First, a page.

"We're at Now, Now'': Spaceballs as Parodic Tourism
The shift from modernity to postmodernity reflects a fundamental restructuring of social and cultural life. At such dizzying and disorienting moments of social change, culture's inhabitants seek out new cultural art forms—forms that offer symbolic resources for negotiating the contours of the emerging social landscape. This essay contends that Mel Brooks's 1987 film Spaceballs constituted an innovative form of storytelling known as parodic tourism. As rhetorical analysis demonstrates, by drawing upon the cultural memory of viewers through intertextual allusions, the film fosters an interactive experience that offers viewers the mental equipment needed to navigate life in postmodernity.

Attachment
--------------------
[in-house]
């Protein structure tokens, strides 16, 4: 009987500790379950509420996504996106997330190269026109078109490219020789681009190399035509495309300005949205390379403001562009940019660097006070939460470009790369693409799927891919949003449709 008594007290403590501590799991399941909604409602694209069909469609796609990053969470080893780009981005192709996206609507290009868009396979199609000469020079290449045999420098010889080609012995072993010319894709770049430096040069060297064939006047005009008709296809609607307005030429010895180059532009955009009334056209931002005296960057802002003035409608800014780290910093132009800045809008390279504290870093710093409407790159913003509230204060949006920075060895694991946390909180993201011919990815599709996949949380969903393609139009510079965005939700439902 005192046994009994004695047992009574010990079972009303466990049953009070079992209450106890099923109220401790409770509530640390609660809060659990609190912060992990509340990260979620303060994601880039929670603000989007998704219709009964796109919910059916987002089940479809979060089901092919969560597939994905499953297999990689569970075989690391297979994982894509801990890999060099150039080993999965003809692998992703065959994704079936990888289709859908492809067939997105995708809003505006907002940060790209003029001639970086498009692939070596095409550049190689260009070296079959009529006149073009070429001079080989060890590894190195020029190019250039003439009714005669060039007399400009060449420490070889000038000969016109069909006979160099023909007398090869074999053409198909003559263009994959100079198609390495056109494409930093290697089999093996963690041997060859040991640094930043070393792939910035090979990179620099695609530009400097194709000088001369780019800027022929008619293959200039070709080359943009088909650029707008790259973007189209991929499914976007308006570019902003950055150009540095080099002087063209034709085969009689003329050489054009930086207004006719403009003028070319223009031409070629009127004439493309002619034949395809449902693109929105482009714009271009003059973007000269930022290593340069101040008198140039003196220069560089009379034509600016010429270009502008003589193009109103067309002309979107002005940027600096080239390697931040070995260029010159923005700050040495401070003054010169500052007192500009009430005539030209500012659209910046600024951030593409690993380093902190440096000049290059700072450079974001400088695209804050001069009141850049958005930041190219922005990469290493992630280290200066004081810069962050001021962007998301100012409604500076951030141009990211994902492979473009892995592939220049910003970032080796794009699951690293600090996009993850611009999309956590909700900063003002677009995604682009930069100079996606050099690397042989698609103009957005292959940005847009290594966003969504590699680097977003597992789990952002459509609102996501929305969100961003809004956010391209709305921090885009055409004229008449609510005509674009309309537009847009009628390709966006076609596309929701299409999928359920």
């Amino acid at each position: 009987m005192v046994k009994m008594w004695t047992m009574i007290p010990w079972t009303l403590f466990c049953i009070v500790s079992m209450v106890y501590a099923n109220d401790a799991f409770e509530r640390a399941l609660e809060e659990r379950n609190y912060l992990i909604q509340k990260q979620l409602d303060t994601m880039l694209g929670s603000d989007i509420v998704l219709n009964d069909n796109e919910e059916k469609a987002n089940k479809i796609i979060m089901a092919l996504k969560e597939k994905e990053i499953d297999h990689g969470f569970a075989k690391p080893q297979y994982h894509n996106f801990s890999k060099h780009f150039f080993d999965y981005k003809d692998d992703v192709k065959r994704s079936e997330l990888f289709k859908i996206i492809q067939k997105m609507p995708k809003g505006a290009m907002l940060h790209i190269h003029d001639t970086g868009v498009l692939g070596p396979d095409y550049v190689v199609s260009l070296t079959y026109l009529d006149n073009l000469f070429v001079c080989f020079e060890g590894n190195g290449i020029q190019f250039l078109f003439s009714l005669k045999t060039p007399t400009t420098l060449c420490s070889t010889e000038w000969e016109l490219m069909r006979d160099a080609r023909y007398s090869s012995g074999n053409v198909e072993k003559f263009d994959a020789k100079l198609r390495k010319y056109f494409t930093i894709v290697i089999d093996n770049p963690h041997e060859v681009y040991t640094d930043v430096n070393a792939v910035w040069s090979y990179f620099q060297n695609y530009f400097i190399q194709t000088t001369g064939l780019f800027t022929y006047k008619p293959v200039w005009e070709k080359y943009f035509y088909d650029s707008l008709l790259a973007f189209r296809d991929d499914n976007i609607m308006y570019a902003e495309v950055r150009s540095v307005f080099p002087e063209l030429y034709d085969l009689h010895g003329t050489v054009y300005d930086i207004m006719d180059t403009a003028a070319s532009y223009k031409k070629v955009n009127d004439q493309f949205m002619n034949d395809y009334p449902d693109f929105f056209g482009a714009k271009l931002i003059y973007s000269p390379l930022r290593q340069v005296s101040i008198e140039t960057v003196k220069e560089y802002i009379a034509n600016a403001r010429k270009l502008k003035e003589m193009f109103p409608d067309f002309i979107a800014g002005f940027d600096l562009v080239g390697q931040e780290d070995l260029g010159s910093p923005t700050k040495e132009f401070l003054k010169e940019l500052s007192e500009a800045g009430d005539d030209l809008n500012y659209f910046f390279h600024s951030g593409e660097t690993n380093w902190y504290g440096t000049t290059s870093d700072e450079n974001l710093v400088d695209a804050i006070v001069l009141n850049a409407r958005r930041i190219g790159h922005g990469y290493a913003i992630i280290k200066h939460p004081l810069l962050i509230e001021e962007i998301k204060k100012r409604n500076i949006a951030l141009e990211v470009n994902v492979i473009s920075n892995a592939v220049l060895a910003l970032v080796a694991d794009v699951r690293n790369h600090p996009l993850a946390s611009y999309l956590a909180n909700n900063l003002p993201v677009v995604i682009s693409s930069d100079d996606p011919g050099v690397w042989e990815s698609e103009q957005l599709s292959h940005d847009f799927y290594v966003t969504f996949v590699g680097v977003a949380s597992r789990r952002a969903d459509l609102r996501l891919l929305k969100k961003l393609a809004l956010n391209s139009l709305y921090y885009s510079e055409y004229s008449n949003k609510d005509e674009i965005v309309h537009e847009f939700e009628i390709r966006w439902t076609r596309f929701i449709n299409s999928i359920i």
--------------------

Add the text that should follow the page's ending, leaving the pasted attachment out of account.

Ott, Brian L., and Beth Bonnstetter. "“We're at Now, Now”: Spaceballs as Parodic Tourism." Southern Communication Journal 72, no. 4 (2007): 309-327.
Southern Communication Journal